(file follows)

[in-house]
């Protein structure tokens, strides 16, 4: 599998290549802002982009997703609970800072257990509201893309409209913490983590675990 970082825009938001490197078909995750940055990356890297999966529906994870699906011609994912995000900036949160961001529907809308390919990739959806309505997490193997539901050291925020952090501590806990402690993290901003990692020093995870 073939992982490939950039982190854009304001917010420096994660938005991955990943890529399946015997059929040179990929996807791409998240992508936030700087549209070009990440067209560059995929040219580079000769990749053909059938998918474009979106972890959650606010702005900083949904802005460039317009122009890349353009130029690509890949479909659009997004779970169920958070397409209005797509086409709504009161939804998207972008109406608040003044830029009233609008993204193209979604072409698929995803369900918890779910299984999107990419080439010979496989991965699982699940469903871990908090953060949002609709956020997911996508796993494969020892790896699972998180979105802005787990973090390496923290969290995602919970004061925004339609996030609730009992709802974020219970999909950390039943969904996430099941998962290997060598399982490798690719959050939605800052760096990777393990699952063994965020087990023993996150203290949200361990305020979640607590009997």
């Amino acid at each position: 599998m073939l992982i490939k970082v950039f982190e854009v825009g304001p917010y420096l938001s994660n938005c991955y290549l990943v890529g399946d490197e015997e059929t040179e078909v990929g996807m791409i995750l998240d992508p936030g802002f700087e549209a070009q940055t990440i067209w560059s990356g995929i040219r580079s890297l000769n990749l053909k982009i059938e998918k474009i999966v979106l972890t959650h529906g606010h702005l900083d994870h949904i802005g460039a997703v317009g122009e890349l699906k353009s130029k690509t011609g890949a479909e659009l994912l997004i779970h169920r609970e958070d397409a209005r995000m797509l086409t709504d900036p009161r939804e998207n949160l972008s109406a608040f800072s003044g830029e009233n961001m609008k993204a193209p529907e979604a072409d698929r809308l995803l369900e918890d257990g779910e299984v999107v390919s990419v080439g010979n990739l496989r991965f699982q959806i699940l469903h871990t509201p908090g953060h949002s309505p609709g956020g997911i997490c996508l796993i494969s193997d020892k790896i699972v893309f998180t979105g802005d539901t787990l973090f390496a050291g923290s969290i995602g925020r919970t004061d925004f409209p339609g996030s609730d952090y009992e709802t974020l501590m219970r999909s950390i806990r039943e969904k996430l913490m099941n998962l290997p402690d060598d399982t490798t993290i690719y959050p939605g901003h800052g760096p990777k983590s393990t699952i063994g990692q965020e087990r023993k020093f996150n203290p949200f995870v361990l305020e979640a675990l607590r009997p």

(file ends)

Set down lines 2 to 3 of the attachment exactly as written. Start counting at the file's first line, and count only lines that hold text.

């Protein structure tokens, strides 16, 4: 599998290549802002982009997703609970800072257990509201893309409209913490983590675990 970082825009938001490197078909995750940055990356890297999966529906994870699906011609994912995000900036949160961001529907809308390919990739959806309505997490193997539901050291925020952090501590806990402690993290901003990692020093995870 073939992982490939950039982190854009304001917010420096994660938005991955990943890529399946015997059929040179990929996807791409998240992508936030700087549209070009990440067209560059995929040219580079000769990749053909059938998918474009979106972890959650606010702005900083949904802005460039317009122009890349353009130029690509890949479909659009997004779970169920958070397409209005797509086409709504009161939804998207972008109406608040003044830029009233609008993204193209979604072409698929995803369900918890779910299984999107990419080439010979496989991965699982699940469903871990908090953060949002609709956020997911996508796993494969020892790896699972998180979105802005787990973090390496923290969290995602919970004061925004339609996030609730009992709802974020219970999909950390039943969904996430099941998962290997060598399982490798690719959050939605800052760096990777393990699952063994965020087990023993996150203290949200361990305020979640607590009997």
């Amino acid at each position: 599998m073939l992982i490939k970082v950039f982190e854009v825009g304001p917010y420096l938001s994660n938005c991955y290549l990943v890529g399946d490197e015997e059929t040179e078909v990929g996807m791409i995750l998240d992508p936030g802002f700087e549209a070009q940055t990440i067209w560059s990356g995929i040219r580079s890297l000769n990749l053909k982009i059938e998918k474009i999966v979106l972890t959650h529906g606010h702005l900083d994870h949904i802005g460039a997703v317009g122009e890349l699906k353009s130029k690509t011609g890949a479909e659009l994912l997004i779970h169920r609970e958070d397409a209005r995000m797509l086409t709504d900036p009161r939804e998207n949160l972008s109406a608040f800072s003044g830029e009233n961001m609008k993204a193209p529907e979604a072409d698929r809308l995803l369900e918890d257990g779910e299984v999107v390919s990419v080439g010979n990739l496989r991965f699982q959806i699940l469903h871990t509201p908090g953060h949002s309505p609709g956020g997911i997490c996508l796993i494969s193997d020892k790896i699972v893309f998180t979105g802005d539901t787990l973090f390496a050291g923290s969290i995602g925020r919970t004061d925004f409209p339609g996030s609730d952090y009992e709802t974020l501590m219970r999909s950390i806990r039943e969904k996430l913490m099941n998962l290997p402690d060598d399982t490798t993290i690719y959050p939605g901003h800052g760096p990777k983590s393990t699952i063994g990692q965020e087990r023993k020093f996150n203290p949200f995870v361990l305020e979640a675990l607590r009997p």